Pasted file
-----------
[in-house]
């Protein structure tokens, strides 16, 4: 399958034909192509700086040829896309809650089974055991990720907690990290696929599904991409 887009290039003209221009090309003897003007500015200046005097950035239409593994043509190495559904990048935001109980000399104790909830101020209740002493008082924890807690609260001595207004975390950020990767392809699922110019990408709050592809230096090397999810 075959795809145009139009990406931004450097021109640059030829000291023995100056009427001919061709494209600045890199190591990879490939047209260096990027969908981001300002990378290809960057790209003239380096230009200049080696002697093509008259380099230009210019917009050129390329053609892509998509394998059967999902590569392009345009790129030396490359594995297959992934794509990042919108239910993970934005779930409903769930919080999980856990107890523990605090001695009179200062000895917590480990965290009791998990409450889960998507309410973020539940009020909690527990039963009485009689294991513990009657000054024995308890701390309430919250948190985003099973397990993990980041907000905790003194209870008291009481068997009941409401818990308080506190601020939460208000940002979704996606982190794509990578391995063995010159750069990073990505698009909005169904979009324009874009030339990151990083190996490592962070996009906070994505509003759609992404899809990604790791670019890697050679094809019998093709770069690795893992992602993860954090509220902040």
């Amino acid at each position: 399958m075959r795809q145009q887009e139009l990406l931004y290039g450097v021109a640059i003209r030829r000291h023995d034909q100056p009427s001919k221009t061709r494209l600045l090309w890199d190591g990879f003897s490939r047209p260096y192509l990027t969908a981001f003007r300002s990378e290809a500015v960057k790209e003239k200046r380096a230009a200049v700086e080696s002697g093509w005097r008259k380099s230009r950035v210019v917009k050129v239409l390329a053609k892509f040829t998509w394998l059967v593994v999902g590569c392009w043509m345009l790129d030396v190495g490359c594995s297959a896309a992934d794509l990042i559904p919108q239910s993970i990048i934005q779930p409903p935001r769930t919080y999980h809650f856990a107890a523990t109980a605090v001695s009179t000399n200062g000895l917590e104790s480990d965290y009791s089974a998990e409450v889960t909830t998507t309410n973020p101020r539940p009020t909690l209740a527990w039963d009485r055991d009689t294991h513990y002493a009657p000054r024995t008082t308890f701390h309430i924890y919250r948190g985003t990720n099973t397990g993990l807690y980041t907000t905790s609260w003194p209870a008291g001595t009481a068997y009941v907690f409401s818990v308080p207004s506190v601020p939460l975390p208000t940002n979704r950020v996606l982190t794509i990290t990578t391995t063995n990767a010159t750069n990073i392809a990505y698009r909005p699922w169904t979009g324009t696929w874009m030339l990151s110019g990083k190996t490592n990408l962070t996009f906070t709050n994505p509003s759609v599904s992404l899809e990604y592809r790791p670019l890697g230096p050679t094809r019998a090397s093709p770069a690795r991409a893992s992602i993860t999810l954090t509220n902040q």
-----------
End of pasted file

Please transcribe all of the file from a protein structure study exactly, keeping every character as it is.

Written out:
[in-house]
């Protein structure tokens, strides 16, 4: 399958034909192509700086040829896309809650089974055991990720907690990290696929599904991409 887009290039003209221009090309003897003007500015200046005097950035239409593994043509190495559904990048935001109980000399104790909830101020209740002493008082924890807690609260001595207004975390950020990767392809699922110019990408709050592809230096090397999810 075959795809145009139009990406931004450097021109640059030829000291023995100056009427001919061709494209600045890199190591990879490939047209260096990027969908981001300002990378290809960057790209003239380096230009200049080696002697093509008259380099230009210019917009050129390329053609892509998509394998059967999902590569392009345009790129030396490359594995297959992934794509990042919108239910993970934005779930409903769930919080999980856990107890523990605090001695009179200062000895917590480990965290009791998990409450889960998507309410973020539940009020909690527990039963009485009689294991513990009657000054024995308890701390309430919250948190985003099973397990993990980041907000905790003194209870008291009481068997009941409401818990308080506190601020939460208000940002979704996606982190794509990578391995063995010159750069990073990505698009909005169904979009324009874009030339990151990083190996490592962070996009906070994505509003759609992404899809990604790791670019890697050679094809019998093709770069690795893992992602993860954090509220902040």
């Amino acid at each position: 399958m075959r795809q145009q887009e139009l990406l931004y290039g450097v021109a640059i003209r030829r000291h023995d034909q100056p009427s001919k221009t061709r494209l600045l090309w890199d190591g990879f003897s490939r047209p260096y192509l990027t969908a981001f003007r300002s990378e290809a500015v960057k790209e003239k200046r380096a230009a200049v700086e080696s002697g093509w005097r008259k380099s230009r950035v210019v917009k050129v239409l390329a053609k892509f040829t998509w394998l059967v593994v999902g590569c392009w043509m345009l790129d030396v190495g490359c594995s297959a896309a992934d794509l990042i559904p919108q239910s993970i990048i934005q779930p409903p935001r769930t919080y999980h809650f856990a107890a523990t109980a605090v001695s009179t000399n200062g000895l917590e104790s480990d965290y009791s089974a998990e409450v889960t909830t998507t309410n973020p101020r539940p009020t909690l209740a527990w039963d009485r055991d009689t294991h513990y002493a009657p000054r024995t008082t308890f701390h309430i924890y919250r948190g985003t990720n099973t397990g993990l807690y980041t907000t905790s609260w003194p209870a008291g001595t009481a068997y009941v907690f409401s818990v308080p207004s506190v601020p939460l975390p208000t940002n979704r950020v996606l982190t794509i990290t990578t391995t063995n990767a010159t750069n990073i392809a990505y698009r909005p699922w169904t979009g324009t696929w874009m030339l990151s110019g990083k190996t490592n990408l962070t996009f906070t709050n994505p509003s759609v599904s992404l899809e990604y592809r790791p670019l890697g230096p050679t094809r019998a090397s093709p770069a690795r991409a893992s992602i993860t999810l954090t509220n902040q």